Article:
Tag Archives: climbing

The Slovenian Experience: Part I

The end is still ways off, but I want to record the highlights and recommendations of my short time living in Ljubljana so far. I moved here in February this year.

Ljubljana

I nominate Ljubljana as one of Europe’s hidden gem cities. It’s beautiful, particularly the centre. I love the gracefully aged faces of buildings, antiquated, but still alive; the street lighting at night, walking along the river Ljubljanica, and how willows weep over the river walls. Cafes add outdoor seating which hugs riverside footpaths and fill with life when the weather is good.

Ljubljana street at night Ljubljana street at night Locks on a bridge over the Ljubljanica

Capital Market

For Lidiya and myself, the most anticipated event of the week has been a visit to the capital market on Saturdays. It hosts a section dedicated to organic products, many of which are locally produced; a fish market, with a mix of wild and farmed fish; a massive fruit and veg market; souvenir stalls; as well merchants of nuts, dried fruit, grains, seeds, dairy and even organic meat, for those inclined.

Capital market, Ljubljana Capital market, Ljubljana Capital market, Ljubljana

Even on damp days the market is bustling. Buskers are dotted around the centre and add to the atmosphere as you peruse the wears on offer, while enjoying a veggie pie, made freshly in front of your eyes, from buckwheat flour in wood fire stove.

Busker in Ljubljana

Local and Organic = Happy and Healthy

There are several milk vending machines around the city, the first place I’ve seen or heard of. You insert coins, receive a bottle and fill it as desired with raw, unpasturised, unhomogenised milk. The milk is delivered daily from Slovenian and Italian producers. I don’t drink milk, but appreciate having it available it’s raw form. It’s illegal so sell in many parts of the States, I’m not sure what the law is in Ireland, but I’ve never come across it in stores. The health benefits of raw dairy products are discussed here.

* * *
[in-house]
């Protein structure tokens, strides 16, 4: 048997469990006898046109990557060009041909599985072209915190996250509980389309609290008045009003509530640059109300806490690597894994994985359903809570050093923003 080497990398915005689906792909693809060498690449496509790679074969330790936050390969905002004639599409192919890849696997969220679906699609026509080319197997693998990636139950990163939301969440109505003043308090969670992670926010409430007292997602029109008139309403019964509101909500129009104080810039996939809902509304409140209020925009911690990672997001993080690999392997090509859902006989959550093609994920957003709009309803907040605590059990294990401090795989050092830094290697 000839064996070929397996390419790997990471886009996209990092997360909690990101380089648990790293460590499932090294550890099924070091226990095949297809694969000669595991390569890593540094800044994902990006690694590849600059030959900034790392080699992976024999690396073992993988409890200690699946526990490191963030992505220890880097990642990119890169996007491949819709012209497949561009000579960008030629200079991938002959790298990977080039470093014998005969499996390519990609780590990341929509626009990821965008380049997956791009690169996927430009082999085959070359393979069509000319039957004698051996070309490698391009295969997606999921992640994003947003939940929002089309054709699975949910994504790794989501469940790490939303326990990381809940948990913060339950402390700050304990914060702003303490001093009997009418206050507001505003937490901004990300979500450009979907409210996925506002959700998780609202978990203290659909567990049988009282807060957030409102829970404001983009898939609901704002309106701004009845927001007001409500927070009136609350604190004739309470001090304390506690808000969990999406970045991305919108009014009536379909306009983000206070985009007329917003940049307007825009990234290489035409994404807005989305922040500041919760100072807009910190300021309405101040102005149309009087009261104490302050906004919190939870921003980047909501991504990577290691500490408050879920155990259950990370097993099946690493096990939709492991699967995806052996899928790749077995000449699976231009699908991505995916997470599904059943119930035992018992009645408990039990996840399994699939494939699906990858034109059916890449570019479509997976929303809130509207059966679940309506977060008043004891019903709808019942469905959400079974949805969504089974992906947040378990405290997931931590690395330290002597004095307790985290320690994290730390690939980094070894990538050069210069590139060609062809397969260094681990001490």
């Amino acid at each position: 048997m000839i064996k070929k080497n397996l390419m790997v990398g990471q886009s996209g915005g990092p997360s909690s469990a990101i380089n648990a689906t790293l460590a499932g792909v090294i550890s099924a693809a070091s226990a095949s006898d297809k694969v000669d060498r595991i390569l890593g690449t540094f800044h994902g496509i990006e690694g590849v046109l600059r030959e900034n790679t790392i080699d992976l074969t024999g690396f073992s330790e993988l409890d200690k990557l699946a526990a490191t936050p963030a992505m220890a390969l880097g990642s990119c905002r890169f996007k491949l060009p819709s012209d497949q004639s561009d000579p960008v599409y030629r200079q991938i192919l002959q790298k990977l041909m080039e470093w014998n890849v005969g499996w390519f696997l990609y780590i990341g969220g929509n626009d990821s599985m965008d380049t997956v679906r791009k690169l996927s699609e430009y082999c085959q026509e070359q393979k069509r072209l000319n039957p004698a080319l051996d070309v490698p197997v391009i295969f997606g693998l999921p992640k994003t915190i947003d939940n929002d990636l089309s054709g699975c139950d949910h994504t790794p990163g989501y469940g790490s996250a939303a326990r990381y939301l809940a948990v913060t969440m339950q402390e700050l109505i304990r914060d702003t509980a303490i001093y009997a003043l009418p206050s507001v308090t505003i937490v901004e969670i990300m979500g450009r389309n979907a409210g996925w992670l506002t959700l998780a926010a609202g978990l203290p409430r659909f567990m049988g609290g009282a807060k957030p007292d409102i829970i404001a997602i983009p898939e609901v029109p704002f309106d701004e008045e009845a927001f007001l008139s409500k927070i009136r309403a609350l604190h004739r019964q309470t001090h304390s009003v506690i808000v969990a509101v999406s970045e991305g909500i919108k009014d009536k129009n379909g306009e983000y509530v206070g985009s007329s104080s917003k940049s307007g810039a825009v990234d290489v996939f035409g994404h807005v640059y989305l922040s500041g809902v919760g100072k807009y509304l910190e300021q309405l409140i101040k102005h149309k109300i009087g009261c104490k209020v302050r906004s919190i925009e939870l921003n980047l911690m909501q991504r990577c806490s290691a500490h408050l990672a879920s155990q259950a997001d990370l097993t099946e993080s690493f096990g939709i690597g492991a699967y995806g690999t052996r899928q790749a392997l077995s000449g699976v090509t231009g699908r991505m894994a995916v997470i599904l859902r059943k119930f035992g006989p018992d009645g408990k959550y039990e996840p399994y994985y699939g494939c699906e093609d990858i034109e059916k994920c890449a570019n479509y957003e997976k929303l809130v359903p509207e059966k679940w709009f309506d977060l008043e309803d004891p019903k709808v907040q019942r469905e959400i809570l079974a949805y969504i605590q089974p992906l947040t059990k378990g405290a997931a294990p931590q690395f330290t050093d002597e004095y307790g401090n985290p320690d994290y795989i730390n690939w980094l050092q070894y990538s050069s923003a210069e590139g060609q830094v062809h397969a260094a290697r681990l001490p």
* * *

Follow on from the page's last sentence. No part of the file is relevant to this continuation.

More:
Even in the local supermarket chain Mercator, they have their own, reasonably priced, organic range. It’s a joy to live somewhere where local, organic produce is valued.

Sustainability

Equally valued is the environment. From what I’ve seen and heard of their nature, it is immaculately preserved. A friend, and fishing-lover, told me that the rivers there are home to the best fishing in Europe. Fishing licenses are quite expensive in monetary terms, ranging from €20-€80 per day, but good value in environmental terms, if that is the cost for taking care of the waterways and it’s inhabitants.

Places to visit

This is a very short list, as I haven’t done much moving around yet.

  • Lake Bled, is as beautiful as it’s reputation would lead you to believe.
  • Lake Bohinj is near Bled and home to Slovenia’s first eco hotel, Eco Hotel Bohinj
    Bohinj Park Eco Hotel